Take the 2-minute tour ×
Stack Overflow is a question and answer site for professional and enthusiast programmers. It's 100% free, no registration required.

Our website uses the Facebook Comments Box plugin. We include the comments box on our staging site that is behind our firewall, which means Facebook can't access it and generates the "URL is unreachable" error. This I understand.

However, once a page is published, and is reachable by Facebook, the error is still displayed. This can be easily fixed by clicking on the debug link provided along with the error, but my content editors don't want to have to do this every time, and they sometimes forget.

It seems like the reachable status is cached and reset once you use the debugger. Can anyone think of another explanation?

I suppose I could omit the Facebook comments box from the staging site, but would prefer not to. Any other ideas?

share|improve this question
add comment

1 Answer 1

up vote 2 down vote accepted

In the documentation of the Like Button they explain when the page is being scrapped:

When does Facebook scrape my page?

Facebook needs to scrape your page to know how to display it around the site.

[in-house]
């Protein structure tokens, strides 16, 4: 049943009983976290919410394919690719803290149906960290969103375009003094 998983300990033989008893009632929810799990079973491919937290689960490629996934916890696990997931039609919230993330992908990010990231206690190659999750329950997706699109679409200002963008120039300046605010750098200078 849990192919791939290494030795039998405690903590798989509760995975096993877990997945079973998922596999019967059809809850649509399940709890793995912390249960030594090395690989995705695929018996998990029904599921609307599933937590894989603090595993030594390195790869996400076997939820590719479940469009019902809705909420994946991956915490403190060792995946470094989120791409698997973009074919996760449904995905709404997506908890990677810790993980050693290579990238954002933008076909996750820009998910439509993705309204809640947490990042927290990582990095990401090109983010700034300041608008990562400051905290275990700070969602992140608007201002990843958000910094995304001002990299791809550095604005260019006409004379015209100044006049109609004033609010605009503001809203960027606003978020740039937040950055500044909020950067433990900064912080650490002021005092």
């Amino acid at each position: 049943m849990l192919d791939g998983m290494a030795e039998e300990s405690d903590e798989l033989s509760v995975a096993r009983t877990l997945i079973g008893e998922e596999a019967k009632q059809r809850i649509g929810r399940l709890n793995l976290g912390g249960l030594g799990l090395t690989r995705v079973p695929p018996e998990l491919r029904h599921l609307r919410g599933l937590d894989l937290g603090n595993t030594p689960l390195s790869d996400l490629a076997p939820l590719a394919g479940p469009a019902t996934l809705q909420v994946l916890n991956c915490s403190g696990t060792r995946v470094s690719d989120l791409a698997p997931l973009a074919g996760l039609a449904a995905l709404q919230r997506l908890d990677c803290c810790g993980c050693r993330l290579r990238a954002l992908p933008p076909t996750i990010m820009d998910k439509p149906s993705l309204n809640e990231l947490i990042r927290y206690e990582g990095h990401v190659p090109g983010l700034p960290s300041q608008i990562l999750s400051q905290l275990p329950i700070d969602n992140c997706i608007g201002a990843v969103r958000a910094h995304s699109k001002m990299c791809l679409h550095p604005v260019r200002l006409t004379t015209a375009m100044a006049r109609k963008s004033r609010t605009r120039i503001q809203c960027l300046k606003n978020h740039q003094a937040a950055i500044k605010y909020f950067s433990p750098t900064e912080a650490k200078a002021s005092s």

Facebook scrapes your page every 24 hours to ensure the properties are up to date. The page is also scraped when an admin for the Open Graph page clicks the Like button and when the URL is entered into the Facebook URL Linter. Facebook observes cache headers on your URLs - it will look at "Expires" and "Cache-Control" in order of preference. However, even if you specify a longer time, Facebook will scrape your page every 24 hours.

The user agent of the scraper is: "facebookexternalhit/1.1 (+http://www.facebook.com/externalhit_uatext.php)"

Here are three options:

  1. You can call the debugger by issuing a simple http request, you can do that from the server when you publish your article (or what ever you're publishing), you don't have to use the debugger tool.

  2. You can check the user agent string for requests and if it's the facebook scrapper allow it so that it can cache the page.

  3. You can use different urls for production and staging, that way the cache of the staging pages won't matter in production.

share|improve this answer
    
Nitzan, thanks for confirming the behavior and offering recommendations. –  Chris Schults May 18 '12 at 19:44
add comment

Your Answer

 
discard

By posting your answer, you agree to the privacy policy and terms of service.

Not the answer you're looking for? Browse other questions tagged or ask your own question.